Ben Wheatley, the director of "Meg 2: The Trench," spoke with China.org.cn recently about his experience working with Chinese filmmakers, particularly Chinese actor Wu Jing, during making the sci-fi monster film.
British director Ben Wheatley speaks during an interview. [Photo courtesy of Dark Horse]
"What impressed me the most about Wu Jing was his relentless energy and dedication to making stuff better," the director said about Wu, the high-profile action actor in China who gained huge popularity through such juggernauts as "Wolf Warrior 2" and "The Wandering Earth."
"When he gets on set, he's like a whirlwind of ideas and suggestions, but he has thought about it all very, very deeply. That felt like a real collaborator — we were making a movie together, forming the film together through lots of good and great ideas."
Producer Belle Avery shared that the team of "Meg 2" was determined to bring Wu on board and patiently waited two years until he became available. Meanwhile, Wu explained that he joined the project to explore the monster movie genre in Chinese cinema and to engage with his foreign counterparts in terms of processes, experiences and technologies. Additionally, he jokingly mentioned wanting to become a monster-fighting superhero to regain his status in his sons' hearts, who are big fans of the legendary Ultraman.
Wheatley, known for films such as "High-Rise" and "Free Fire," loved how fearless Wu Jing was when performing a stunt, even hanging off the side of a real helicopter during one scene. "This is fantastic and really draws the audience in,” he said. "It's not fake; it's real. It really happened."
The much-anticipated "Meg 2" is a Chinese-led international production, with China's CMC Pictures playing a significant role and having control over the project, while collaborating closely with Warner Bros. Pictures. Building upon the excitement of its 2018 predecessor, the sequel raises the stakes with even larger creatures and fresh threats, including a nefarious mining operation. Led by characters portrayed by global action stars Jason Statham and Wu, the mission to fight against colossal megalodons, other marine predators and unyielding environmental plunderers promises to be this summer's most exhilarating blockbuster, leaving audiences on the edge of their seats.
Actor Wu Jing performs a stunt in a still from "Meg 2: The Trench." [Photo courtesy of CMC Pictures]
The director mentioned that they had conducted numerous video meetings with the CMC Pictures team, Wu Jing and Chinese scriptwriters during the collaborative process, which also involved back-and-forth discussions between Western and Chinese writers, adapting plotlines and dialogue to make sense for both cultures.
By collaborating with Wu and the Chinese team, Wheatley observed Wu’s approach to filmmaking. He found it fascinating to witness the detailed scrutiny of the script, where they were always open to revisiting and making changes on the day of filming, but always for the betterment of the movie. "To see that in action was really great and to feel the energy of it was really great," he said.
The film seamlessly incorporated various Chinese elements, including the name of Wu's character, "Jiuming," which translates to "ocean" and "abyss" in ancient Chinese. Moreover, Chinese calligraphy and philosophy were skillfully interwoven and showcased, accompanied by some impromptu Chinese quips by Wu on set. The director believes that these elements can be enjoyed and appreciated by the global audience as well.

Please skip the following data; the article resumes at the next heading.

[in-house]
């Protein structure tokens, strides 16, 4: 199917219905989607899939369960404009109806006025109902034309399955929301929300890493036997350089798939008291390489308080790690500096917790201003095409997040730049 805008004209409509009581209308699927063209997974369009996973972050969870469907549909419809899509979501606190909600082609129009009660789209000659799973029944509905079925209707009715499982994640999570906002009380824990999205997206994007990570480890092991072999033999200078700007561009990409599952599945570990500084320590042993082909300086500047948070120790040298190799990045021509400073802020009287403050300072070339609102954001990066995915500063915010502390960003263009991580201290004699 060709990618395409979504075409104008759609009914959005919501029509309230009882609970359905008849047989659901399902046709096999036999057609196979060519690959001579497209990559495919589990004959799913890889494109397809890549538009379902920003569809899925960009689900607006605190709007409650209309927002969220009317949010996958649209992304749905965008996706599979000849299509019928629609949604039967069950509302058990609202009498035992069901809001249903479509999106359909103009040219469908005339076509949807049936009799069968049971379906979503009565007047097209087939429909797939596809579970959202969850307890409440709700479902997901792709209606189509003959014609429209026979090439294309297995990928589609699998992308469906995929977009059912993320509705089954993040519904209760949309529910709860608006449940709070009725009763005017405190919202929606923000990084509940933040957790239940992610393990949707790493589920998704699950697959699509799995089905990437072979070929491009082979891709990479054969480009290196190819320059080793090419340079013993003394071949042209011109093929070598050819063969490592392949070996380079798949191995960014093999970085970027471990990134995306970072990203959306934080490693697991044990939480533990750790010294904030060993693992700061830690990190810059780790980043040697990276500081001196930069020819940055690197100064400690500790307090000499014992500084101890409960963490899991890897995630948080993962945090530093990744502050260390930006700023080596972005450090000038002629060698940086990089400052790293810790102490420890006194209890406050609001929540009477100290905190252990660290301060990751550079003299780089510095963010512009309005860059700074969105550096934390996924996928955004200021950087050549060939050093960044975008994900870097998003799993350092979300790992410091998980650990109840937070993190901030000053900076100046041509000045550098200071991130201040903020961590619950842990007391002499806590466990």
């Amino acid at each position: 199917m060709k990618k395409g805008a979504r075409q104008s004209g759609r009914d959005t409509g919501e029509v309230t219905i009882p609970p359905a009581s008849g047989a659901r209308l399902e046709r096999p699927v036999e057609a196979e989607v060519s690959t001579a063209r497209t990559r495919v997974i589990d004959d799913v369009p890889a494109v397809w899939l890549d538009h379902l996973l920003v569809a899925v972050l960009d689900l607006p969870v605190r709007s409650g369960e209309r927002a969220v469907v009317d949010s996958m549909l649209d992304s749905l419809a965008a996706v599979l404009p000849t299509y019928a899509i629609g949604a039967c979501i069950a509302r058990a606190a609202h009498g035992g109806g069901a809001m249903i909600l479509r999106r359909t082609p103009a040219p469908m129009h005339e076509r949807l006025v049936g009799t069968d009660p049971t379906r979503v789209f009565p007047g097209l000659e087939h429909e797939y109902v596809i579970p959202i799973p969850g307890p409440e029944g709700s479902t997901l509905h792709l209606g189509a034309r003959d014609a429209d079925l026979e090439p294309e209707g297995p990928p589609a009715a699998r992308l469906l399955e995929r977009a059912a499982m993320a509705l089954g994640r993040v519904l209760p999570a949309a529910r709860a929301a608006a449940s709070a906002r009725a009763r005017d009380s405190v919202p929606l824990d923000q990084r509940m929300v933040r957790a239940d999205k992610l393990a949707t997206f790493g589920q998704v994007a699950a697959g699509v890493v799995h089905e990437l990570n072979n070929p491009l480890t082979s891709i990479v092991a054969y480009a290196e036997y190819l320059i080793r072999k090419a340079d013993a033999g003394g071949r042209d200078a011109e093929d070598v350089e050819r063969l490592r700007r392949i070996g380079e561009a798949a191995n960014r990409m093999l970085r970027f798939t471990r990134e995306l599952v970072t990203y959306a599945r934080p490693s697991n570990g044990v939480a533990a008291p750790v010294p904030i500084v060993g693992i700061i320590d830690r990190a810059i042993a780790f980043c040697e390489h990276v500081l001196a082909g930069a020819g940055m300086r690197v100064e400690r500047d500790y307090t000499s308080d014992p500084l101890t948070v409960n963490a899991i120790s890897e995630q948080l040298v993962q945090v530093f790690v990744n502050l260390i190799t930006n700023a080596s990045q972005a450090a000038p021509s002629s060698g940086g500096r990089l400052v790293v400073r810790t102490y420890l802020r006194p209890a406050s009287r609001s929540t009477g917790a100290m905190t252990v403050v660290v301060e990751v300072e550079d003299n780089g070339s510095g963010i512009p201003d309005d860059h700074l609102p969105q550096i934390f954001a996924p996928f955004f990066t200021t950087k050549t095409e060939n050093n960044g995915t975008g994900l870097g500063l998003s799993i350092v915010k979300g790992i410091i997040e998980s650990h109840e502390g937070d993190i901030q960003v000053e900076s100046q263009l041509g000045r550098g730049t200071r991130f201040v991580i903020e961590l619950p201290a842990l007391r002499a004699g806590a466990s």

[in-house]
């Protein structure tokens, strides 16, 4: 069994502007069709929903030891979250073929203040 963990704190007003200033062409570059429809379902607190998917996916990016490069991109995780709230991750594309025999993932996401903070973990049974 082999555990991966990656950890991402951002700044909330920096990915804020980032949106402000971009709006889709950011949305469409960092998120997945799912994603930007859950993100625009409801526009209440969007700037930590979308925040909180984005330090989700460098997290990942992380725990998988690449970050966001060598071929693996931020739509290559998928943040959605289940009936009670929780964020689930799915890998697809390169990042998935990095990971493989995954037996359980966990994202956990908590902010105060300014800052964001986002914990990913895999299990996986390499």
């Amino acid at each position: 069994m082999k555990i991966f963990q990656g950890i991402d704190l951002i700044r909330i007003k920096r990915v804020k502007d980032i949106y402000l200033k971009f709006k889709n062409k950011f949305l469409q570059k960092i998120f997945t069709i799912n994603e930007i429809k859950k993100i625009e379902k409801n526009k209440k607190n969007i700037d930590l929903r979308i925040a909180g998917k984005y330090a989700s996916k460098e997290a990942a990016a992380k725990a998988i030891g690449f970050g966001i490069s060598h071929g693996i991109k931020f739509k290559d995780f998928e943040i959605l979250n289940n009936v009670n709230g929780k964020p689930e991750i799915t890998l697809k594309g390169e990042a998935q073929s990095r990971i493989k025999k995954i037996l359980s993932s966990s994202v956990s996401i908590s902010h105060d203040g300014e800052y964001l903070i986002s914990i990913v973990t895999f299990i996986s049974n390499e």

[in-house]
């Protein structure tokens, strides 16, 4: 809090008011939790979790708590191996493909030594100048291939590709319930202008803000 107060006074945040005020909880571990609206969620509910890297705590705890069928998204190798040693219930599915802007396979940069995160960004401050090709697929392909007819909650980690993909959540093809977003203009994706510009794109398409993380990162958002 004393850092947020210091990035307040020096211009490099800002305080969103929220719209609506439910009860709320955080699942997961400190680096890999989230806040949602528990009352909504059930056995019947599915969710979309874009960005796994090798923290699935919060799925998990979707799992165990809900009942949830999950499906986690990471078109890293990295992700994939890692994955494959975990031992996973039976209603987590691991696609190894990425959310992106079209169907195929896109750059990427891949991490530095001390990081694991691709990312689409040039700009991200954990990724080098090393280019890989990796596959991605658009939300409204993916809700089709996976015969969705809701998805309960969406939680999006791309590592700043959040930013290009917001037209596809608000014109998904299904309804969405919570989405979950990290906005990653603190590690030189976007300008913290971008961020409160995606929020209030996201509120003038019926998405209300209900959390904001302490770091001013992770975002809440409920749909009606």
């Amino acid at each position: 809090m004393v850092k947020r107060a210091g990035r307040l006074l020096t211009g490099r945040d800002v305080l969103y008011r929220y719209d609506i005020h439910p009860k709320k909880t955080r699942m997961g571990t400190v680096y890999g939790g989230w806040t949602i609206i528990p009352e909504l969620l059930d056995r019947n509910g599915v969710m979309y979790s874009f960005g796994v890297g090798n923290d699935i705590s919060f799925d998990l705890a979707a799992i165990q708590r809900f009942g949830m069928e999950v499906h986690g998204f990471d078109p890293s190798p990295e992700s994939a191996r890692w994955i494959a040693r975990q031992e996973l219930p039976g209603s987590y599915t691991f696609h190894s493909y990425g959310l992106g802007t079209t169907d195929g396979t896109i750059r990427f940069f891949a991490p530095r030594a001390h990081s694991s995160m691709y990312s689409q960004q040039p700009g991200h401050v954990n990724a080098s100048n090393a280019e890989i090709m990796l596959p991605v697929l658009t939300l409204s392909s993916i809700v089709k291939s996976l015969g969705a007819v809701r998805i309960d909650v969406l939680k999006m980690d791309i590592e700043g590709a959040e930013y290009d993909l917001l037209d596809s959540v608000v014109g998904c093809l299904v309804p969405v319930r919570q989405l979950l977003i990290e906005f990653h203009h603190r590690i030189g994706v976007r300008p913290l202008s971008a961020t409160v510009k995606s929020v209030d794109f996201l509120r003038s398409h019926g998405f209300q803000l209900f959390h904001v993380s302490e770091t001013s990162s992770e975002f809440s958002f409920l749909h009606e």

"It's not a film that's about the differences between China and the West," he said. "It's more that there are lots of people from lots of different places and they have differences, but it doesn't really affect how they work together. I like the idea of making a kind of an international action cinema that can be enjoyed in lots of different places. I think it’s important."
He added, "It was a real pleasure to get to grips with Chinese culture and kind of go through it and get to work on such a kind of granular level of things." Wu Jing even took the director on a journey into Chinese culture. For example, during the Shanghai International Film Festival in June, Wu warmly welcomed him and his foreign colleagues, ensuring they could enjoy a variety of authentic Chinese cuisine from different regions. "I was like, 'How would that ever happen!' Normally for me, I would never get to experience this. So, it's a real privilege, really."
With around 1,700 visual effect shots and arduous underwater shooting, "Meg 2" was a challenging film to create. However, the director described it as having a "kinetic dynamic speed." "It starts off and then it gets faster with more and more action," he said. "I believe this is what sets it apart from other monster movies — its relentless and exciting pace."
A poster for "Meg 2: The Trench."[Image courtesy of CMC Pictures]
Apart from delivering thrilling, action-packed experiences, Wheatley aims to convey messages to the global audience through the film, which is set for worldwide release on Aug. 4.
"One message is about cooperation. When you're up against it and the odds are really stacked against you, through positivity and working together, you can get through. And that's one of the things that we loved about the script: it portrayed human beings as frail as they are, but they never gave up. Additionally, there's the important theme of looking after nature and not taking it for granted. We should always aspire to be like the characters in the film who are not only striving to protect the oceans but also actively stopping people from destroying them."